There are – I do not doubt – arguments to be had about improving the current Council Tax. But another property pander to the boomers should absolutely be off the agenda.

    2) The HE Fees and Energy Policy are good illustrations of the ‘problem’ – and it is a problem for the party. But isn’t this a symptom not of poor policy-making, but poor politics? There has been an issue, and it is one about which I have had reservations for some time, about this party trying to be all things to all people. Locally, you can get away with this, at least to a point. With national office these tensions, which I don’t think are all that novel, have just been exposed in a pretty stark way. There are limits to how far differences can be accommodated. In 2011, the party may have to be a bit more ruthless, for want of a better term, in how it projects itself. HE fees always looked like an accident waiting to happen, energy looked like hopey-changey stuff. Frankly they always looked more like political positioning and less like something a government could do.

    The problem may or may not be the internal party sturcture, I don’t know nearly enough to comment. But the internal party has to work with the hand it is dealt and I would hope that the leadership become rather smarter about holding out hostages to fortune.

  • Andrew Suffield 27th Dec '10 - 7:25pm

    rather extraordinary that there was no room in the formulation of energy policy for someone who knows so much about it

    Not really that, it’s just that the party’s internal organization at the federal level is notoriously opaque.

    About the only good thing you can say about the federal party’s democratic structure is that unlike the other two big parties, it has one. By any objective criteria, it’s an embarrassment.

  • Sam – Just a response to your comment. However the HE fees abolition (whatever that means in practice) policy was reached, as I understand it every Lib Dem candidate for Westminster signed the pledge. Someone, somewhere must have been pretty sure of themself to make something on that scale happen. Don’t forget that several candidates actively courted the student vote too, so one way or the other it looks like a strategy.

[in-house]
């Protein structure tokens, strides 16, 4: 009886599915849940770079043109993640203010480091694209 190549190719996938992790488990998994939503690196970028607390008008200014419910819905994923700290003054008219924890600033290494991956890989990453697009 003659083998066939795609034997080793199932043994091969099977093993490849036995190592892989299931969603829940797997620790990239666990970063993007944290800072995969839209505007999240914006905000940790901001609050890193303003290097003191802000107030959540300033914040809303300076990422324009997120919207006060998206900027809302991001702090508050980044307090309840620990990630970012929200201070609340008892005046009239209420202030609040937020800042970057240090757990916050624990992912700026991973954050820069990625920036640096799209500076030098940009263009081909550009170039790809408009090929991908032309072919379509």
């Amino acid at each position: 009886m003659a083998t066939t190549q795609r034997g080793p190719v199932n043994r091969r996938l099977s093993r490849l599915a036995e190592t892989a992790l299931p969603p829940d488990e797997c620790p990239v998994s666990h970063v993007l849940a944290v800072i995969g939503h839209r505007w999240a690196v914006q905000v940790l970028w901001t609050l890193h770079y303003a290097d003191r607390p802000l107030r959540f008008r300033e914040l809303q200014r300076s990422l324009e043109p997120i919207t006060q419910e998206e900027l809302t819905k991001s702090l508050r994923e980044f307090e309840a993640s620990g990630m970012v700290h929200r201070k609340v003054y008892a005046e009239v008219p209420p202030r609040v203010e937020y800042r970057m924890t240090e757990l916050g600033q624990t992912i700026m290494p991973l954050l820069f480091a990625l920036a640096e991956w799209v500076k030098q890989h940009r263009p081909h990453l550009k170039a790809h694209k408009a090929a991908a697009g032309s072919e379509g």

It is difficult to see HE fees as a rogue given how many candidates signed up.

  • I’m sure I’m going to be shot down… but it seems to me the only people who defend the FPC and the policy committees are the members of said committees and that they have a vested interest in maintaining the status quo. It’s good that several FPC members contribute to this site, so at least I have some idea what they stand for – though I can say I profoundly disagree with some of views.

    I would also imagine that many of the recently joined members of the party are more Cleggite than the FPC and that they joined because the party had begun to reform and look more professional. It’s dispiriting to see an internal group working against the leadership. And yes, I’m amazed that people with professional experience in energy, media, PR etc aren’t asked to use their skills on behalf of the party.

  • Just as a point of interest, here are the results of a LDV survey (perhaps not a representative sample of the party, but still…):
    Do you believe Chris Huhne is right to say that nuclear power, alongside oil and gas and renewable sources, should be part of the UK’s energy mix?

    41% – Yes, nuclear should be part of the mix as long as there is no public subsidy
    27% – Yes, nuclear should be part of the mix even if some public subsidy proves necessary
    25% – No, nuclear power should play no part in the UK’s energy mix
    4% – Other
    4% – Don’t know / No opinion

  • Though I’m not too familiar with the policy-making process, how about the following?: